Christopher Mathias -Huff Post Black Voices
In her first interview since her very public split with MSNBC, Melissa Harris-Perry recalled a moment during her tenure at the cable network when she realized she “was working for people that truly did not care about me.”
Harris-Perry told the story during an exclusive interview with BuzzFeed’s “Another Round” podcast hosts Tracy Clayton and Heben Nigatu on Monday, explaining her reasons for stepping down as host of MSNBC’s “Melissa Harris-Perry“ program — a show she and her dedicated fans affectionately nicknamed “Nerdland.”
“Every time after that that there was any kind of controversy on the show, it was completely clear that the priority was to protect [MSNBC] and [MSNBC]’s reputation,” Harris-Perry said. “There was never much of any concern about the personal costs, emotionally, fiscally, sometimes literally in terms of safety.”
She cited a “very scary encounter in Iowa” as a turning point that highlighted the problems in her relationship with the network.
In early February, Harris-Perry, who is also a full-time professor at Wake Forest University, was in Iowa with 22 of her students as part of the university’s “Wake the Vote” program. While she was sitting in a hotel lobby, a man who recognized her from MSNBC approached and began incoherently threatening her and invoking Nazi Germany.
“I just want you to know why I am doing this,” Harris-Perry said the man told her. She and a friend then started yelling at the man, who fled the hotel, jumped into a car and drove away.
“I don’t know if he was there to kill me,” she wrote of the incident.
Afterwards, Harris-Perry told “Another Round,” Wake Forest increased security for her and her students on a subsequent trip for the New Hampshire primaries, but MSNBC refused to do so.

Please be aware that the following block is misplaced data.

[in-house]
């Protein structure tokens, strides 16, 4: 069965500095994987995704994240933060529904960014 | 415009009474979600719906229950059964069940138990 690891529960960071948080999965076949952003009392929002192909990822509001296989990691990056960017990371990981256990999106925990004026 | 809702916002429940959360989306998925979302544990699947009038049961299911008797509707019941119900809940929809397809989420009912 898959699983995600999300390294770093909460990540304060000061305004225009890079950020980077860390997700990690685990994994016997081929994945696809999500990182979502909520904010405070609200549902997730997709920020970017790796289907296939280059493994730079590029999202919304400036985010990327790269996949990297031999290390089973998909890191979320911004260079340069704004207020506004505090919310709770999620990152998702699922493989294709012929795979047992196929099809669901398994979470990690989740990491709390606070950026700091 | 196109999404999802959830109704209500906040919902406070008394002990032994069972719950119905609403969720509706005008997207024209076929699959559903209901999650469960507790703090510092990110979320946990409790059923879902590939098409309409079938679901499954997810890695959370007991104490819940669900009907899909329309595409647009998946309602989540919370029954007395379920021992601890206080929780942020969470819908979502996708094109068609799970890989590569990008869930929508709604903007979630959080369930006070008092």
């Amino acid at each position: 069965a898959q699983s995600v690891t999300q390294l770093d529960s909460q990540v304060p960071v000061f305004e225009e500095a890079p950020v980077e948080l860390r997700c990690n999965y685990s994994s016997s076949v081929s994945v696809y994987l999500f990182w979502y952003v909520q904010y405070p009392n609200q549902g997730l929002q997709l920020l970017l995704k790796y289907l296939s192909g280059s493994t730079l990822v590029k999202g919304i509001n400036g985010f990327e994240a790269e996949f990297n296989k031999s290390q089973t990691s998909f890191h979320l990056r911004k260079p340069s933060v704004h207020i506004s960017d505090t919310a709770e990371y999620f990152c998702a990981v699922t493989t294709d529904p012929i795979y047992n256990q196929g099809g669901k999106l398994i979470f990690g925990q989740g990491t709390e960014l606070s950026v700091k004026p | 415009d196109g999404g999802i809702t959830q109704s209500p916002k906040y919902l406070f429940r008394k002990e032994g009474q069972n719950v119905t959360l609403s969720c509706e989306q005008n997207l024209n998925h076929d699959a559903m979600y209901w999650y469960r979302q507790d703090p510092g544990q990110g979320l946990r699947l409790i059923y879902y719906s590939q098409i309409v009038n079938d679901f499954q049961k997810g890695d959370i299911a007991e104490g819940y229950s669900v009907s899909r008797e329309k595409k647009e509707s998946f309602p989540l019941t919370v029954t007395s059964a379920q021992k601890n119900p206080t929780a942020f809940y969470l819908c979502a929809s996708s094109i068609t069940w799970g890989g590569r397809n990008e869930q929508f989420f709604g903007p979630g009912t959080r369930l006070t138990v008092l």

“They said: absolutely not,” Harris-Perry said. She said it wasn’t necessarily MSNBC’s responsibility to provide more security, but argued that the channel should have done so anyway. She wasn’t being targeted because she was a college professor, she said — she was being targeted because of things she said on MSNBC.
“The reason somebody wanted to harm me, the reason that people send hate mail to me, the reason I don’t read my Twitter @ replies for four years is because I work for MSNBC,” she said. “The reason my kid puts up with stuff at school, the reason my husband deals with hate — that actually is because of y’all. I’m just asking for one day could I be able to tell the parents of my [students] that I know for certain we’ll be behind [MSNBC’s] security perimeter, because I’ve worked here for four years, and their response was ‘no.'”
“And I have to say,” she continued, “that level of contempt from them, towards me, which I don’t particularly think was racialized — I just think they simply did not care — was extremely painful and hard to take. I didn’t stomp off and quit. It wasn’t the straw that broke the camel’s back
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